Travis H. wrote:
> On 12/21/05, Perry E. Metzger <[EMAIL PROTECTED]> wrote:
>>> Good ciphers aren't permutations, though, are they? Because if they
>>> were, they'd be groups, and that would be bad.
>> Actually, by definition, a cipher should be a permutation from the set
>> of plaintexts to the set of ciphertexts. It has to be 1 to 1 bijective
>> or it isn't an encryption algorithm.
> Isn't the question people normally care about whether encryption over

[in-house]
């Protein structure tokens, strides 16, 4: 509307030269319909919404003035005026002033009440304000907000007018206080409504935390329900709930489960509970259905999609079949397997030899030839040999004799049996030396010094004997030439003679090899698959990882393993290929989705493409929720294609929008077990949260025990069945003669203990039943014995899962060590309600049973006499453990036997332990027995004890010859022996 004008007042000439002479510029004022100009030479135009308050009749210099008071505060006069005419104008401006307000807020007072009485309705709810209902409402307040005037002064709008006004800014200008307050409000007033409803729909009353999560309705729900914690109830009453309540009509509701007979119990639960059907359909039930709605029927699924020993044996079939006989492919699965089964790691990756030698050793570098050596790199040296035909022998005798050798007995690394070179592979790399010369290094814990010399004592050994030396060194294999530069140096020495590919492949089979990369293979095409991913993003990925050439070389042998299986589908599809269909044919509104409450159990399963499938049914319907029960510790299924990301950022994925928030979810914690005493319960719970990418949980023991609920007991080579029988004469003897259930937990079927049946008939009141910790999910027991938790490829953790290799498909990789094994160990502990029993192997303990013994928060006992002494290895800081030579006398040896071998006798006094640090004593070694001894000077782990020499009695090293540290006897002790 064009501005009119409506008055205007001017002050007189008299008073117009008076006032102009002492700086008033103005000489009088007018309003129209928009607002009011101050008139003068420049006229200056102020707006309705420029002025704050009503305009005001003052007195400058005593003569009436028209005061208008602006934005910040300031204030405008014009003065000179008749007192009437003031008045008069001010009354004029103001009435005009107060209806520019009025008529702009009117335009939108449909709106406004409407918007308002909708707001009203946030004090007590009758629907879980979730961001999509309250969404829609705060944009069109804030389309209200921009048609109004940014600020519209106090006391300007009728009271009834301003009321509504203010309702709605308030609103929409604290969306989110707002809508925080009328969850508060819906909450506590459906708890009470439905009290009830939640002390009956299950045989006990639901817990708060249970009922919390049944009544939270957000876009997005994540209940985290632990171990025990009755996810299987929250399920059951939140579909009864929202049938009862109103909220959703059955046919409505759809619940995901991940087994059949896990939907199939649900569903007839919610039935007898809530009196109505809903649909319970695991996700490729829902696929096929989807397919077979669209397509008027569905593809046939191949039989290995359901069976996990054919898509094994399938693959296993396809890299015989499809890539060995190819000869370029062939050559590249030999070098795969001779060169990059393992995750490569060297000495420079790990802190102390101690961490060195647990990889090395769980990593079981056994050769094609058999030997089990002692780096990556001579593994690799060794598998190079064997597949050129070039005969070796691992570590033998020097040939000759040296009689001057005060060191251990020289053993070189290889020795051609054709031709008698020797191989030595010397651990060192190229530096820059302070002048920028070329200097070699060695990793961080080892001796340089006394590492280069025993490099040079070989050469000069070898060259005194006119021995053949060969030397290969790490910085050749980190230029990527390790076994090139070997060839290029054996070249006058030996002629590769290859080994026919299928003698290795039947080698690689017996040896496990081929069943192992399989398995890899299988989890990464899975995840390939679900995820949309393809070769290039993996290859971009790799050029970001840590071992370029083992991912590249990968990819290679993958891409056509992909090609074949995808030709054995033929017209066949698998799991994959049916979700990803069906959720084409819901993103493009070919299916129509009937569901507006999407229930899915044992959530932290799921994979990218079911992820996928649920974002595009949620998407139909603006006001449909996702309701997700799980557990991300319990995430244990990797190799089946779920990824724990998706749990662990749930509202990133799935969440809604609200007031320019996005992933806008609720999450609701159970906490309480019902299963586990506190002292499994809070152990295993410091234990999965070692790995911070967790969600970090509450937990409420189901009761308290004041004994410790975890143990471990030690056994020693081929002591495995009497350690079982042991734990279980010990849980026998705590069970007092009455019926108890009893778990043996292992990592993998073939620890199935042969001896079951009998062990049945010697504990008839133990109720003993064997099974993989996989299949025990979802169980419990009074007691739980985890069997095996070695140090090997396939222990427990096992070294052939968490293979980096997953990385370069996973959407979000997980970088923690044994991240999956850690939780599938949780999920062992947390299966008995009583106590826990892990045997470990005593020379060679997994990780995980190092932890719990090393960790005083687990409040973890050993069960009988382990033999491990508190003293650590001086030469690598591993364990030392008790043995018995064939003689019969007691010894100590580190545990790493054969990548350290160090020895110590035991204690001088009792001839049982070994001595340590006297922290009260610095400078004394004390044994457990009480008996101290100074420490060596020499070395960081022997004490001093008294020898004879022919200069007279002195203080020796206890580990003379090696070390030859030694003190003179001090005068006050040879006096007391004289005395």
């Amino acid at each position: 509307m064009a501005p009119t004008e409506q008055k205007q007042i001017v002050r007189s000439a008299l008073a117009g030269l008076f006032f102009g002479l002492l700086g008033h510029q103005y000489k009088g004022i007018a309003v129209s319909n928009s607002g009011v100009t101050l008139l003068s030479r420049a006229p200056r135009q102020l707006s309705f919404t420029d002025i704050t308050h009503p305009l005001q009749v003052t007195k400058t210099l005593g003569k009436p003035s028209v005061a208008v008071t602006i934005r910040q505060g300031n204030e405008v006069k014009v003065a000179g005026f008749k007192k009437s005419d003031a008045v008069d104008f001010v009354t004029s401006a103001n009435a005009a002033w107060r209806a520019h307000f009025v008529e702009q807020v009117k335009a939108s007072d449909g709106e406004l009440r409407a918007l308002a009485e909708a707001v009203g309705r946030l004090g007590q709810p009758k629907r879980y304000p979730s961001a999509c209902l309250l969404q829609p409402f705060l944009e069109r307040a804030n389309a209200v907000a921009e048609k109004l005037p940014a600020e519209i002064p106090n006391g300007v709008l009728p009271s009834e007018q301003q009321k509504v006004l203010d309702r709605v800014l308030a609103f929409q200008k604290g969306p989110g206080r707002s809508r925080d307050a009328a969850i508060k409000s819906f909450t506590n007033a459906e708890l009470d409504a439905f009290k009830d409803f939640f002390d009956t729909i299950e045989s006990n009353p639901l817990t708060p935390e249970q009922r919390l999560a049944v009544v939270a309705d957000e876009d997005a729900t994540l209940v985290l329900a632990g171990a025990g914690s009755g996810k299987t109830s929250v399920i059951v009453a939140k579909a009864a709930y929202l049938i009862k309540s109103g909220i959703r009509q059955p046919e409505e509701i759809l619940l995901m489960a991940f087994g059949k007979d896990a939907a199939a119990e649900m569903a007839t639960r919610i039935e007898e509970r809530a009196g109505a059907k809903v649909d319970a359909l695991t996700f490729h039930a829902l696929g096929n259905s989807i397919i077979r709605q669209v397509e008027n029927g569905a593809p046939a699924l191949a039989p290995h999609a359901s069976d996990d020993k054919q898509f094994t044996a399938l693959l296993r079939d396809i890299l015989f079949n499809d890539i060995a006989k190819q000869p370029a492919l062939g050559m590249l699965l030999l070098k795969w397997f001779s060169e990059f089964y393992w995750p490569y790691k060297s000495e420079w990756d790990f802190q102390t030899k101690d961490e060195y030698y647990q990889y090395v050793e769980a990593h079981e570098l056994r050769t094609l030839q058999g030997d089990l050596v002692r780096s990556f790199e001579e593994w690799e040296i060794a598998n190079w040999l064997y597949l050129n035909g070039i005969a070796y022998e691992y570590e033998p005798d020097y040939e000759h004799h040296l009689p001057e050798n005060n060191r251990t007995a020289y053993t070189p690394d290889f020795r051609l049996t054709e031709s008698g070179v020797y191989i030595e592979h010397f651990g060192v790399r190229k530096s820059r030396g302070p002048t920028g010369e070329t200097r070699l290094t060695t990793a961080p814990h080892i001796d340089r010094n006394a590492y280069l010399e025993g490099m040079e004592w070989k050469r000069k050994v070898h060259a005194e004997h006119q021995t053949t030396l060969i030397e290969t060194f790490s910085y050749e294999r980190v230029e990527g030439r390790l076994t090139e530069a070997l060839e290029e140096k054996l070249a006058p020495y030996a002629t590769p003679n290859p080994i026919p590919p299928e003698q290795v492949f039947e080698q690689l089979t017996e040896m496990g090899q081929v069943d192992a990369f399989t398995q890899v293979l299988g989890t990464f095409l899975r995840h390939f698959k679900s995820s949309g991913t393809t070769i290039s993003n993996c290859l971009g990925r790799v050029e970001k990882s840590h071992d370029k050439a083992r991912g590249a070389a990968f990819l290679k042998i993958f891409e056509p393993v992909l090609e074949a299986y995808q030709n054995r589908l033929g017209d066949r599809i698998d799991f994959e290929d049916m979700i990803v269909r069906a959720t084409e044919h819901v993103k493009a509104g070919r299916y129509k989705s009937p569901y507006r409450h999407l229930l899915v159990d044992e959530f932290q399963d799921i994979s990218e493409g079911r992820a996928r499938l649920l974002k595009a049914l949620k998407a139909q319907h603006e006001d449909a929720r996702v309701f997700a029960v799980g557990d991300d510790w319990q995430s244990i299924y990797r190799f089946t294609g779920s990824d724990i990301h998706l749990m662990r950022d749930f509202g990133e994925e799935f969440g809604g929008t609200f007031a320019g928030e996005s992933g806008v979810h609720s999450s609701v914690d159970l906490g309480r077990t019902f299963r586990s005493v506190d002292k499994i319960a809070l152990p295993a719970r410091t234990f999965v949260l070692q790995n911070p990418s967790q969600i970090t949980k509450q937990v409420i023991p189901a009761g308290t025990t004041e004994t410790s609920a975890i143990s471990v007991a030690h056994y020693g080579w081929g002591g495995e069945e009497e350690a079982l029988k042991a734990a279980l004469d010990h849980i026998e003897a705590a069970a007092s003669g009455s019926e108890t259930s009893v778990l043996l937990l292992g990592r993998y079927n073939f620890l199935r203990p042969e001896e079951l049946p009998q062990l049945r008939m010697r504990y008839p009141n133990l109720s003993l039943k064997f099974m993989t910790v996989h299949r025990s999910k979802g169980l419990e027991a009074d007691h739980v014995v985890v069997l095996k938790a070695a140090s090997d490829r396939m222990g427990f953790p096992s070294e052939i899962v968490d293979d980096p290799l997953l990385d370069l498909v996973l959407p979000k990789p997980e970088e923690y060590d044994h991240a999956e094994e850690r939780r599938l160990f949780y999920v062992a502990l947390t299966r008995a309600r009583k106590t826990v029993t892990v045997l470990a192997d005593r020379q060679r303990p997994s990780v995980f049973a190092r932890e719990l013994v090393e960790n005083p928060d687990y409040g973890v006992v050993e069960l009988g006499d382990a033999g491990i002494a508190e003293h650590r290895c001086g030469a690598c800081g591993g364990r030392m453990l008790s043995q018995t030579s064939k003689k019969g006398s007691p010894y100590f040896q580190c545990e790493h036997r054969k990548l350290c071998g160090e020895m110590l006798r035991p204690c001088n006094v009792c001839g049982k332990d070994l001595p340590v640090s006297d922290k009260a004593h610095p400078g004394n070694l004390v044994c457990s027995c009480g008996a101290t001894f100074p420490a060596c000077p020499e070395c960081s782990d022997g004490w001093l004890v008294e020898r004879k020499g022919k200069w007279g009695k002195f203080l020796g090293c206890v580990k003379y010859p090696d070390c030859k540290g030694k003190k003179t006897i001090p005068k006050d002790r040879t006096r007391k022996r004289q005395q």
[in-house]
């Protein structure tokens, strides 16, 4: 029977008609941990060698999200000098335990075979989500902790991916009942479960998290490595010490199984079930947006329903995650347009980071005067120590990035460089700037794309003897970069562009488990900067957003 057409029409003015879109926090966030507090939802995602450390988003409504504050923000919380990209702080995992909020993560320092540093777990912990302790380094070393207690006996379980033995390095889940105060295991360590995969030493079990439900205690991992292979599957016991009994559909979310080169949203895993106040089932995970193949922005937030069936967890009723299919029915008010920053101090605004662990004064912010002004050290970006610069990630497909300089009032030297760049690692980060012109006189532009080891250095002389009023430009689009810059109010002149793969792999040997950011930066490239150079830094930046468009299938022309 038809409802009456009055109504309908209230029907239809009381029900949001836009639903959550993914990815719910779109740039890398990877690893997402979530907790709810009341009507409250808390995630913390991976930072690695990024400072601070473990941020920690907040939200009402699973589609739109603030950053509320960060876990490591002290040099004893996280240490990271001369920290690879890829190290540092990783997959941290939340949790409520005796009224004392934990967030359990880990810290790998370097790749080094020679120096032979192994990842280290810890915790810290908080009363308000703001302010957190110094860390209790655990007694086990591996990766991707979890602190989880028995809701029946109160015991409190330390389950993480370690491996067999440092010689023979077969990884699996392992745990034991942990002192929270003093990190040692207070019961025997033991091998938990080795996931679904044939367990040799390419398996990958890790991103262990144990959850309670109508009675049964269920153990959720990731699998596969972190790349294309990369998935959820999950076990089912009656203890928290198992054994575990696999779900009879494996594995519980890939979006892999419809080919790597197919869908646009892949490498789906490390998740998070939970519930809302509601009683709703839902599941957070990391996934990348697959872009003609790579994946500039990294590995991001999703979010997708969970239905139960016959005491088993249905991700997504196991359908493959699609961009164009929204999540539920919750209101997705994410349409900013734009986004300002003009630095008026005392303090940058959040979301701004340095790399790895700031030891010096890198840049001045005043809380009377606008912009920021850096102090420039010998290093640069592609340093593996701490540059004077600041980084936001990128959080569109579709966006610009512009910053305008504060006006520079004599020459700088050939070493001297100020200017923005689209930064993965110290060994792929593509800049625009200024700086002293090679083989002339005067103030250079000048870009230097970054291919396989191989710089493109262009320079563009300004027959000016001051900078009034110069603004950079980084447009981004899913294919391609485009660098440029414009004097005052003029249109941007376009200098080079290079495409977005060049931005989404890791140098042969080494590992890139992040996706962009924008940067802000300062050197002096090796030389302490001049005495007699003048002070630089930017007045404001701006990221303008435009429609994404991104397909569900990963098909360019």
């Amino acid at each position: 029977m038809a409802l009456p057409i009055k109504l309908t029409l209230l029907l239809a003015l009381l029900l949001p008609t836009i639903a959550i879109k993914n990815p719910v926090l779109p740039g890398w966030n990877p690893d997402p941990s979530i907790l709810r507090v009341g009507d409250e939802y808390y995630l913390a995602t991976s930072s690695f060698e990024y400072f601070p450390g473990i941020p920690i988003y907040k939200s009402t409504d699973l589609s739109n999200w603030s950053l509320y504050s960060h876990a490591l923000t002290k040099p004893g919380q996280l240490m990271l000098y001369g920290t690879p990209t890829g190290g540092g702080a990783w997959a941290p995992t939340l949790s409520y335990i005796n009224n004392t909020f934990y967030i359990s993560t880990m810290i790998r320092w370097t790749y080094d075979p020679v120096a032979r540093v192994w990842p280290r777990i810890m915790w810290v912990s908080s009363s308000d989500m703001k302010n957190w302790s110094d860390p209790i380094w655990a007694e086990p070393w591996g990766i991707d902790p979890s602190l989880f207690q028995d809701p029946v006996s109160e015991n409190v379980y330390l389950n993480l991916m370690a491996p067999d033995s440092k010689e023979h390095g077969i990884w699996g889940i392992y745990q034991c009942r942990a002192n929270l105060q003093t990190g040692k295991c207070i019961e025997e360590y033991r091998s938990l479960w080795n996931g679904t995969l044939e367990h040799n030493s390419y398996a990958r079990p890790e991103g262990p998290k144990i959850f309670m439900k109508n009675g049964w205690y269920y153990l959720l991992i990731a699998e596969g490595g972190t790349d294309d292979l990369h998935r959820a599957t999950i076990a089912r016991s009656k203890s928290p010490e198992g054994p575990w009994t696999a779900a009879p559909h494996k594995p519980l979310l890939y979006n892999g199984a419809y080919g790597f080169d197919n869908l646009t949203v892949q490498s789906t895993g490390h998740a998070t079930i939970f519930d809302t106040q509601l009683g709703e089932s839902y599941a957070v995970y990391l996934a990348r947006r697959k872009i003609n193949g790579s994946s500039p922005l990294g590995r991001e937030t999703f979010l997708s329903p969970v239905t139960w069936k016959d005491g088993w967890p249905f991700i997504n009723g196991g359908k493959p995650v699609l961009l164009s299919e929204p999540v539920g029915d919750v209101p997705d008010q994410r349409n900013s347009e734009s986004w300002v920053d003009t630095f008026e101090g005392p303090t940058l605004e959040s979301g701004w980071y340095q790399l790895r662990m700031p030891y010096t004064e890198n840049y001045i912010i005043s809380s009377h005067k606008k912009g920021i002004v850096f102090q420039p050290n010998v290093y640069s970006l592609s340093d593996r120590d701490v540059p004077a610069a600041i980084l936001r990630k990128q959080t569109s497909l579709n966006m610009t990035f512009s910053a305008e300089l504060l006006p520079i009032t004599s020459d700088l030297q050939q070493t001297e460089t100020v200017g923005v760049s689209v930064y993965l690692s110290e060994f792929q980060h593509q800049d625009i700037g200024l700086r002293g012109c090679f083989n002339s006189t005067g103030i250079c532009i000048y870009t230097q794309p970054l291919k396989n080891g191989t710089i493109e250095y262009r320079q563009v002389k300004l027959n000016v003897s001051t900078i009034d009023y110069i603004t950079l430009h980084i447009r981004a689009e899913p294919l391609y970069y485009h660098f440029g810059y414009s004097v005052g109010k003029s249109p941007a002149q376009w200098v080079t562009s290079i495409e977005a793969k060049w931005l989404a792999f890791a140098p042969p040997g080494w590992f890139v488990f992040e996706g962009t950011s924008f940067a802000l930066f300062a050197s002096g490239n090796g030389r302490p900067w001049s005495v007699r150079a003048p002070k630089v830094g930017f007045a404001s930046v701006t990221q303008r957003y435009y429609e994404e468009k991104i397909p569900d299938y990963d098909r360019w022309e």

> all keys is closed or not, and only relevant if you're trying to
> increase the keyspace through multiple encryption?
> The other day I was thinking of using a very large key to select a
> permutation at random from the symmetric group S_(2^x).  That would be
> a group, but I don't see how you knowing that I'm using a random
> permutation would help you at all.

Having shot myself in the foot once already, I've hesitated over
responding to this, but...

Surely if you do this, then there's a meet-in-the middle attack: for a
plaintext/ciphertext pair, P, C, I choose random keys to encrypt P and
decrypt C. If E_A(P)=D_B(C), then your key was A.B, which reduces the
strength of your cipher from 2^x to 2^(x/2)?



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